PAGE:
Begin New Search
Refine Last Search
Cemetery Lookup
Add Burial Records
Help with Find A Grave

Find all Gowens in:
 • Millbury Central Cemetery
 • Millbury
 • Worcester County
 • Massachusetts
 • Find A Grave

Top Contributors
Success Stories
Community Forums
Find A Grave Store

Log In
Sponsor This Memorial! Advertisement
Edwin A Gowen
Learn about sponsoring this memorial...
Birth: Jan. 19, 1846
York County
Maine, USA
Death: Feb. 12, 1929
Middlesex County
Massachusetts, USA

Edwin {Age 4} is recorded on the
1850 census at Saco, York, Maine
dwelling in the household of his parents.

Cause of death - Senility; Arteriosclerosis.

Occupations - Musician; Music teacher;
Music director at normal school.

Edwin and Calesta married on 31 August 1870 at Limington, York, Maine.
No children were born to them.
They are recorded on the 1880 census
at Biddeford, York, Maine.

NEWTON GRAPHIC - 15 February 1929:
Professor Edwin A. Gowen, age 83, died on February 12, 1929 in his home at 163 Tremont Street in Newton. He has resided in this city for the past six years.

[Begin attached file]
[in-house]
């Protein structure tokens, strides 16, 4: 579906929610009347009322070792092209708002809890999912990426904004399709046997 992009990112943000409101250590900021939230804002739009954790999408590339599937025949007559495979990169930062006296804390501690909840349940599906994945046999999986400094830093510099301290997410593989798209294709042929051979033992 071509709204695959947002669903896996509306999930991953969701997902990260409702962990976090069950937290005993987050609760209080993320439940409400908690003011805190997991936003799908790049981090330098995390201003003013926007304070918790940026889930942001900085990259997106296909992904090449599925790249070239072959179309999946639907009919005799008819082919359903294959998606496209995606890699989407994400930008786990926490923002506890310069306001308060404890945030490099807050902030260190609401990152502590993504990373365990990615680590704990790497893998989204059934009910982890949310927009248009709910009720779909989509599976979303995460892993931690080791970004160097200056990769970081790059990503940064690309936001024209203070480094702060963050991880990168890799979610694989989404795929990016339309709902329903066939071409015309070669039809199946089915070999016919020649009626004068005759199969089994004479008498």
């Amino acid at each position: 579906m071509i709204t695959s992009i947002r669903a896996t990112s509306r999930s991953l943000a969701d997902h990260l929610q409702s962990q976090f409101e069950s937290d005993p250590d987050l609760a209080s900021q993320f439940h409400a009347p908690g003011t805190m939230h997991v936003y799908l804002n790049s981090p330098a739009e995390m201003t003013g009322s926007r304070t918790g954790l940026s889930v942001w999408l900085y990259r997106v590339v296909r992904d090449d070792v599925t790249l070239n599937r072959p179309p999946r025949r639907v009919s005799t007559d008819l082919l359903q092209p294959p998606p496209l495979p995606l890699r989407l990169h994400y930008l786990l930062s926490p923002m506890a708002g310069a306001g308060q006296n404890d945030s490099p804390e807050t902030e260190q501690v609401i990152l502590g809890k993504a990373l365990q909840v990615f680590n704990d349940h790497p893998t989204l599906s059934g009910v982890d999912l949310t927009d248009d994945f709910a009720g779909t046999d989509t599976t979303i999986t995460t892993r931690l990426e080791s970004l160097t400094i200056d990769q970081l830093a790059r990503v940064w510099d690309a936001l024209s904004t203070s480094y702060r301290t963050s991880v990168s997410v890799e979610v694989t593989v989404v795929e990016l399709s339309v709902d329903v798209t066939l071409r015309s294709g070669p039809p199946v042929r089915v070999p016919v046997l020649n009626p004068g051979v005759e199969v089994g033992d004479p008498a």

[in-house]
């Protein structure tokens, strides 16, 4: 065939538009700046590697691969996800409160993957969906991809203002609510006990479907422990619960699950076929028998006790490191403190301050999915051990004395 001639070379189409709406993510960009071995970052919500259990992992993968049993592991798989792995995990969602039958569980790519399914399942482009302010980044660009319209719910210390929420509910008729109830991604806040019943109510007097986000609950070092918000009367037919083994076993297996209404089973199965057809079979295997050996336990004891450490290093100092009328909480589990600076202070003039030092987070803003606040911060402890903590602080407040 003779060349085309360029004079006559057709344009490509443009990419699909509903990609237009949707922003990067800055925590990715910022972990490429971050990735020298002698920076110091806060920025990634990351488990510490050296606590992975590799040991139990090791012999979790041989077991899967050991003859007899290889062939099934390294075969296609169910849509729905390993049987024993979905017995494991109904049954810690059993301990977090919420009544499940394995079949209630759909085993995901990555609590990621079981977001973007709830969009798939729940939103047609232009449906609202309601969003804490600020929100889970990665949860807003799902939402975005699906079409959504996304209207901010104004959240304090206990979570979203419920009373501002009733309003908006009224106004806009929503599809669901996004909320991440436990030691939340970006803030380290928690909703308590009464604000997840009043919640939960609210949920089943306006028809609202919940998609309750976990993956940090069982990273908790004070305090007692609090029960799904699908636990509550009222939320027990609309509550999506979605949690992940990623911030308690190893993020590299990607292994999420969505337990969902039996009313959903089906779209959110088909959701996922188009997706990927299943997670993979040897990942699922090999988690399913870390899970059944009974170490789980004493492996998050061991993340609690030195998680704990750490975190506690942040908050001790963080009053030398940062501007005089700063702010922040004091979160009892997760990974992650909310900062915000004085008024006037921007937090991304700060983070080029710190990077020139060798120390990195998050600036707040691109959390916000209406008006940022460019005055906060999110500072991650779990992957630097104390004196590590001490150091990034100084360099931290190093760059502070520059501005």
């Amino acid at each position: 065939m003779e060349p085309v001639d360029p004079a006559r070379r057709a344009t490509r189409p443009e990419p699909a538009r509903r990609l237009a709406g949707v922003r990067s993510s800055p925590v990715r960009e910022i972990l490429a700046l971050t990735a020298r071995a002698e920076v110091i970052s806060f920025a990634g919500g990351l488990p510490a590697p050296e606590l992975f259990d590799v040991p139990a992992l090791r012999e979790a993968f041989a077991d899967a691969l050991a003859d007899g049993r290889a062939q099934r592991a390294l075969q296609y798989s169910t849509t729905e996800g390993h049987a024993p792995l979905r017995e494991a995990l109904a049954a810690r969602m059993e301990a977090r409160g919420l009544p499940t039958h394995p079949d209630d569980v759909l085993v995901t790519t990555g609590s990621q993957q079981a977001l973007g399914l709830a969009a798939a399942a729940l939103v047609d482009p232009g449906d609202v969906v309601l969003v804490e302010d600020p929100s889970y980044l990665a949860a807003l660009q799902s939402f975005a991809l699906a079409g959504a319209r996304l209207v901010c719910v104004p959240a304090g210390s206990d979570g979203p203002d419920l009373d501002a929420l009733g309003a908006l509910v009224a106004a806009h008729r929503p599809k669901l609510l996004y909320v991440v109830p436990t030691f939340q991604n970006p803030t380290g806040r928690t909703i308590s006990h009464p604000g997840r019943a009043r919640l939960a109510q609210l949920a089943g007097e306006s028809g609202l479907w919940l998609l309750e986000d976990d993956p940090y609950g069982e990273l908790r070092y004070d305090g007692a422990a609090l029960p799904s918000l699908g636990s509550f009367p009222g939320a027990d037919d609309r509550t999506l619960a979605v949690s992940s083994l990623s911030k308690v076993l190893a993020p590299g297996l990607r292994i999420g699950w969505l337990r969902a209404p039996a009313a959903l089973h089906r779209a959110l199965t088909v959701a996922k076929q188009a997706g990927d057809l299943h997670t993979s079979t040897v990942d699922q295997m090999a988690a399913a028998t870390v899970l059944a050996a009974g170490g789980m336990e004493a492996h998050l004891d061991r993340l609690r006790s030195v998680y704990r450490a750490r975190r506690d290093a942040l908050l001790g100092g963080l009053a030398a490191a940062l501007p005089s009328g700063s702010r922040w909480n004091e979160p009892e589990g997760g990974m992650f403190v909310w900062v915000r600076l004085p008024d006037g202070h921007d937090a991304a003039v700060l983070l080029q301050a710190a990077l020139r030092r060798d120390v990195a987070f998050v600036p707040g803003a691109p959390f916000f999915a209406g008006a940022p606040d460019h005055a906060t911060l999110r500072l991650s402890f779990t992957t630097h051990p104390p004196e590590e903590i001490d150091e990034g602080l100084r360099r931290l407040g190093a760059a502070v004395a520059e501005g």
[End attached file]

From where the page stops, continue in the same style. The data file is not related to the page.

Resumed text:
He studied music in this country and Europe and for many years followed his profession
at Buffalo in New York, He and served as supervisor of music in the schools at Tonawanda in New York.
Interment in Millbury Central Cemetery.

Son of Stephen P. GOWEN
and Elizabeth W. BRYANT.
Family links: 
  Stephen P Gowen (1819 - 1862)
  Calesta A Manson Gowen (1848 - 1932)
  James Henry Gowen (1840 - 1868)*
  Albert Stephen Gowen (1844 - 1926)*
  Edwin A Gowen (1846 - 1929)
  Luella Gowen Keezer (1854 - 1922)*
*Calculated relationship
January 19, 1846 - February 12, 1929
October 26, 1848 - November 22, 1932
Millbury Central Cemetery
Worcester County
Massachusetts, USA
Plot: Lot 465-S
Maintained by: Ralph Gowen
Originally Created by: Yvonne Gowen
Record added: Nov 06, 2010
Find A Grave Memorial# 61190623
Edwin A Gowen
Added by: Kathy Kelley
Edwin A Gowen
Cemetery Photo
Added by: Susan Fenner
Photos may be scaled.
Click on image for full size.


Privacy Statement and Terms of Service